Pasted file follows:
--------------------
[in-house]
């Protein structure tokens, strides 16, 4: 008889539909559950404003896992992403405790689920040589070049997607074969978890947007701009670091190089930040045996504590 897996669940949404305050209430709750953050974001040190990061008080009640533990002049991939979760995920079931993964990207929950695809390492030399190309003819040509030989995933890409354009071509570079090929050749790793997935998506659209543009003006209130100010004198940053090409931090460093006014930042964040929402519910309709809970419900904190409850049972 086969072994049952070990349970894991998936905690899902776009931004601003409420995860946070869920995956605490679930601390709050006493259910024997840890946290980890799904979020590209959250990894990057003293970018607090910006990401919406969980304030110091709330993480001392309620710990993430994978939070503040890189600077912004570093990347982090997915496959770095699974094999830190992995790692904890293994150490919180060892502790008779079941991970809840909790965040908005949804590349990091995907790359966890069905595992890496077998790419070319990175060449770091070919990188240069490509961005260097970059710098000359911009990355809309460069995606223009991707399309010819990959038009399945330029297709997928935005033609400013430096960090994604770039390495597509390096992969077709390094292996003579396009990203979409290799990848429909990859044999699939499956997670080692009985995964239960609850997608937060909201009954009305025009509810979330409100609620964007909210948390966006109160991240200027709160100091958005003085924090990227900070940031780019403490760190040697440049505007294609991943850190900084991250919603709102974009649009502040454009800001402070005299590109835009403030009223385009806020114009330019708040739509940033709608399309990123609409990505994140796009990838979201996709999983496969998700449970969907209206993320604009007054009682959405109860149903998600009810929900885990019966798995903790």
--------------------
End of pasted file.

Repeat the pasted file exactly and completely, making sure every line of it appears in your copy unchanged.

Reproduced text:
[in-house]
């Protein structure tokens, strides 16, 4: 008889539909559950404003896992992403405790689920040589070049997607074969978890947007701009670091190089930040045996504590 897996669940949404305050209430709750953050974001040190990061008080009640533990002049991939979760995920079931993964990207929950695809390492030399190309003819040509030989995933890409354009071509570079090929050749790793997935998506659209543009003006209130100010004198940053090409931090460093006014930042964040929402519910309709809970419900904190409850049972 086969072994049952070990349970894991998936905690899902776009931004601003409420995860946070869920995956605490679930601390709050006493259910024997840890946290980890799904979020590209959250990894990057003293970018607090910006990401919406969980304030110091709330993480001392309620710990993430994978939070503040890189600077912004570093990347982090997915496959770095699974094999830190992995790692904890293994150490919180060892502790008779079941991970809840909790965040908005949804590349990091995907790359966890069905595992890496077998790419070319990175060449770091070919990188240069490509961005260097970059710098000359911009990355809309460069995606223009991707399309010819990959038009399945330029297709997928935005033609400013430096960090994604770039390495597509390096992969077709390094292996003579396009990203979409290799990848429909990859044999699939499956997670080692009985995964239960609850997608937060909201009954009305025009509810979330409100609620964007909210948390966006109160991240200027709160100091958005003085924090990227900070940031780019403490760190040697440049505007294609991943850190900084991250919603709102974009649009502040454009800001402070005299590109835009403030009223385009806020114009330019708040739509940033709608399309990123609409990505994140796009990838979201996709999983496969998700449970969907209206993320604009007054009682959405109860149903998600009810929900885990019966798995903790």